By 2015, America is projected to add 68,000 hygienists to the 120,000 it has now to serve a growing population that increasingly recognizes the value of oral health to overall wellness, said Marge Lappangreen, a Yorktown, Va., hygienist and president of the American Dental Hygienists Association.

"We're the front line as prevention specialists in helping people keep their health," said Lappangreen, who has been practicing since 1969.

Work hours are flexible, with 35-hour work weeks not uncommon, veterans say. Moreover, with workdays typically Monday through Friday, it's a career conducive to parents raising a family, they say.

Hygienist Jules Babcock switched from a career working in a hospital psychiatry ward to putting in 30 hours a week at a Wethersfield dentist office. The East Hampton mother says the short work week and good pay let her spend more time raising her son.

But the 2001 Tunxis hygiene program grad also tutors students four hours a week at the UConn clinic.

For many, the career perks aren't just about money. There is, they say, the opportunity to be on the front lines of Americans' blossoming awareness of the importance of oral health to overall wellbeing. Poor oral health is now linked to risks such as heart disease, diabetes and pre-term babies.

Hygienists now are trained to search in oral exams for such warning signs, including cancers of the mouth, head and neck. In the last three decades, hygienists have begun to play an increasing role alongside dentists in managing America's oral health care, observers say.

"There's a lot more responsibility on hygienists these days in helping the dentist educate the patient," said Dr. Amit Desai, a Cheshire dentist who tutors the Tunxis trainees.

Delegating more of the preventive dentistry chores - oral exams, cleanings and tooth sealings - to hygienists enables dentists to focus more on restorative work, such as fillings, crowns, root canals, and increasingly, cosmetic dentistry.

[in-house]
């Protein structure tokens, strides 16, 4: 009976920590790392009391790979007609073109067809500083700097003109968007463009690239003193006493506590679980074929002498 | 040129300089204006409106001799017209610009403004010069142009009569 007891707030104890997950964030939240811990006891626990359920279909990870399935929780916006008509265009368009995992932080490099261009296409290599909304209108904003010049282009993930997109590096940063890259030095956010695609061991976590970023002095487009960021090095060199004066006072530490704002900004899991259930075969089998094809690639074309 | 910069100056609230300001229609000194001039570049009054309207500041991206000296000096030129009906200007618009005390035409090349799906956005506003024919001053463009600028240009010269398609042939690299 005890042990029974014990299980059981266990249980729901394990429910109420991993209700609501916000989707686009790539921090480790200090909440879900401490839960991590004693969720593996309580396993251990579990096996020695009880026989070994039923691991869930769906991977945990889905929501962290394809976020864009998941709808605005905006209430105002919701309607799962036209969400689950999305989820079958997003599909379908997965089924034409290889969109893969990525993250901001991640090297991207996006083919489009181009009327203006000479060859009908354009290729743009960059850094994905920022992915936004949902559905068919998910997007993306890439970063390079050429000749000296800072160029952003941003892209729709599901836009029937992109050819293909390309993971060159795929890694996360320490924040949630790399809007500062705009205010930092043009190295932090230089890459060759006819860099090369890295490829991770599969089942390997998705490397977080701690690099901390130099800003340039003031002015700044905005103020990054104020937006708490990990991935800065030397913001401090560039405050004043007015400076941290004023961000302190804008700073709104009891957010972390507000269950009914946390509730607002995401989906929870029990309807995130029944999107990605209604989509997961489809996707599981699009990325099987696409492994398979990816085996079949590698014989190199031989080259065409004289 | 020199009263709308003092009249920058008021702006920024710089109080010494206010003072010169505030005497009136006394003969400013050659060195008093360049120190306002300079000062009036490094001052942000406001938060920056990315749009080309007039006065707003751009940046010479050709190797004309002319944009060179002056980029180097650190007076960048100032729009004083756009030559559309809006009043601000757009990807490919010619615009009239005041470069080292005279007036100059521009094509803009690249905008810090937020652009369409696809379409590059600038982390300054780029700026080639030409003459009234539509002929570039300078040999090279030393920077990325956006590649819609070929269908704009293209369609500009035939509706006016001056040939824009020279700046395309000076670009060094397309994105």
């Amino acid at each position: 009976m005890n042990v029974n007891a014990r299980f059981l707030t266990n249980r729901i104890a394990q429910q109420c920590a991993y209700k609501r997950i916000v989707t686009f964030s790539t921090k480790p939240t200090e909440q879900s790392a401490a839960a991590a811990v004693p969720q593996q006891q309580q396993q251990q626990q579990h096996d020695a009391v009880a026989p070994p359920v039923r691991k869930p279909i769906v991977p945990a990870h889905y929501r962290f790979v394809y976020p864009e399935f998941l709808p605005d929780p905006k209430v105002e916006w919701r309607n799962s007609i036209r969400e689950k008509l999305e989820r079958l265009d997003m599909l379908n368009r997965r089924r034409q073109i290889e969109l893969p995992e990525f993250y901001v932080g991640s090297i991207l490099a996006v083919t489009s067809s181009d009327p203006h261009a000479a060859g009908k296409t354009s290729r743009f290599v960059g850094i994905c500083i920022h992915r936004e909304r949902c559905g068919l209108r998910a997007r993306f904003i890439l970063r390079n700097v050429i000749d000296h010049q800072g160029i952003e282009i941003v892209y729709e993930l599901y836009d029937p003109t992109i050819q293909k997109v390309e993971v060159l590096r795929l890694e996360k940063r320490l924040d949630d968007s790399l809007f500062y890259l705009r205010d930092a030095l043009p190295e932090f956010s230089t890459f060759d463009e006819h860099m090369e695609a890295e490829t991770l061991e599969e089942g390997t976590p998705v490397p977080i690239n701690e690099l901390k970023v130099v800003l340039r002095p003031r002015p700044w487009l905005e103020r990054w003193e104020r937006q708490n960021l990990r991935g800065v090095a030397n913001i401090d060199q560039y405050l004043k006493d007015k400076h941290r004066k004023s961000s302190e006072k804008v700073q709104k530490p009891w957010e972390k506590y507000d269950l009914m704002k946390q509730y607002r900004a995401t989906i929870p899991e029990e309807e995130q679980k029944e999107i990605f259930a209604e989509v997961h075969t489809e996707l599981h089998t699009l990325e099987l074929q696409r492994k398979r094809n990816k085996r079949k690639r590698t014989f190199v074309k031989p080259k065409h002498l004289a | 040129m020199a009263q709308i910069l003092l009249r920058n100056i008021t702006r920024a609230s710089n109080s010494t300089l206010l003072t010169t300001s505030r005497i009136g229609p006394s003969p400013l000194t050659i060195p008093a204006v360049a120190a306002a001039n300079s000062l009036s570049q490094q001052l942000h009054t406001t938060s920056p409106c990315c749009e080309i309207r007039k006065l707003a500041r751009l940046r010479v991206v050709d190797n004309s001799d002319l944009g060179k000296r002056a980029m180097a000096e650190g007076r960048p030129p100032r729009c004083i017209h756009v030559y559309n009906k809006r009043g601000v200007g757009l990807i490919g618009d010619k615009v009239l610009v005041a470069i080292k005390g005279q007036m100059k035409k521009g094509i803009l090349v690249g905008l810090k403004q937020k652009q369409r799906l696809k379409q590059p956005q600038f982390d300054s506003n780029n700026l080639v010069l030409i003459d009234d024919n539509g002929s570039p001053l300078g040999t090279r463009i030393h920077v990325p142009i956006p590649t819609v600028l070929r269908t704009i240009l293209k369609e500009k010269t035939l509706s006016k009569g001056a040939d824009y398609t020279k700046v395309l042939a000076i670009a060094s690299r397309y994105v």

With support from dentists, there also has been a push, Lappangreen said, for a new classification - advanced dental hygienist - who can perform minimally invasive tooth drilling and filling procedures in communities with little or no access to dental care.

First-year student Lukasz Rulka of New Britain says he would consider returning to his native Poland to spread the notion of preventive oral hygiene. The 23-year-old says it's rare there.

"That kind of concerns me," Rulka said.

Preparing the next generation of hygienists is Tunxis' goal. The school estimates training more than 800 dental hygienists in the 25 years since its curriculum began.

Ginger Halle of Willington has access to private dental care, but the mother of five says the Tunxis clinic is the best way to get her four school-age kids' teeth cleaned at one time without any of them missing class.

It did not matter, Halle says, that this recent appointment for teeth cleanings for her children and her husband took 90 minutes - twice as long as a visit to their regular dentist. The $200 tab at Tunxis compares favorably with the more than $500 for a regular visit.

For more information about the Tunxis Dental Hygiene Clinic or to arrange an appointment, contact 860-255-3654.